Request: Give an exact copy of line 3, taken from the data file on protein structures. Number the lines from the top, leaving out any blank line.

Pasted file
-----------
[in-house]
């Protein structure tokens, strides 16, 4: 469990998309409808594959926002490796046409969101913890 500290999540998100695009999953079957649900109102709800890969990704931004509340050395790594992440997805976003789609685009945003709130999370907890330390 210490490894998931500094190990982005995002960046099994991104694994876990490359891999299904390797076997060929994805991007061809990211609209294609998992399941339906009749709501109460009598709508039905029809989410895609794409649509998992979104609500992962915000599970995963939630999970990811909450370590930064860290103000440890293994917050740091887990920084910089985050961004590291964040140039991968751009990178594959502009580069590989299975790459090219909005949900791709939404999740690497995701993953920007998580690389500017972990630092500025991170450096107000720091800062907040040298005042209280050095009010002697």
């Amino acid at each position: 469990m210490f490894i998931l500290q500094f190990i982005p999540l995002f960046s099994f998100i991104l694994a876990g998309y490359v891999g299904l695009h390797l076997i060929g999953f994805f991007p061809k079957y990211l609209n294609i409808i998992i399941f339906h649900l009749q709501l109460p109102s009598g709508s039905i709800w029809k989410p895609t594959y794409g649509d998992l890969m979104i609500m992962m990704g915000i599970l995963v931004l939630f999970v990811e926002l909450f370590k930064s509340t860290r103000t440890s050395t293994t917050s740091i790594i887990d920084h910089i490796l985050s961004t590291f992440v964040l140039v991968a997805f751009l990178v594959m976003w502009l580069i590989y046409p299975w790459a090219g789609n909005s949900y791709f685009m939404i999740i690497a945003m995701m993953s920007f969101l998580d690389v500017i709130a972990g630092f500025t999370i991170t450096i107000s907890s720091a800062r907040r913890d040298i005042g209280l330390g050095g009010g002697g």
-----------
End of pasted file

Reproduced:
């Amino acid at each position: 469990m210490f490894i998931l500290q500094f190990i982005p999540l995002f960046s099994f998100i991104l694994a876990g998309y490359v891999g299904l695009h390797l076997i060929g999953f994805f991007p061809k079957y990211l609209n294609i409808i998992i399941f339906h649900l009749q709501l109460p109102s009598g709508s039905i709800w029809k989410p895609t594959y794409g649509d998992l890969m979104i609500m992962m990704g915000i599970l995963v931004l939630f999970v990811e926002l909450f370590k930064s509340t860290r103000t440890s050395t293994t917050s740091i790594i887990d920084h910089i490796l985050s961004t590291f992440v964040l140039v991968a997805f751009l990178v594959m976003w502009l580069i590989y046409p299975w790459a090219g789609n909005s949900y791709f685009m939404i999740i690497a945003m995701m993953s920007f969101l998580d690389v500017i709130a972990g630092f500025t999370i991170t450096i107000s907890s720091a800062r907040r913890d040298i005042g209280l330390g050095g009010g002697g």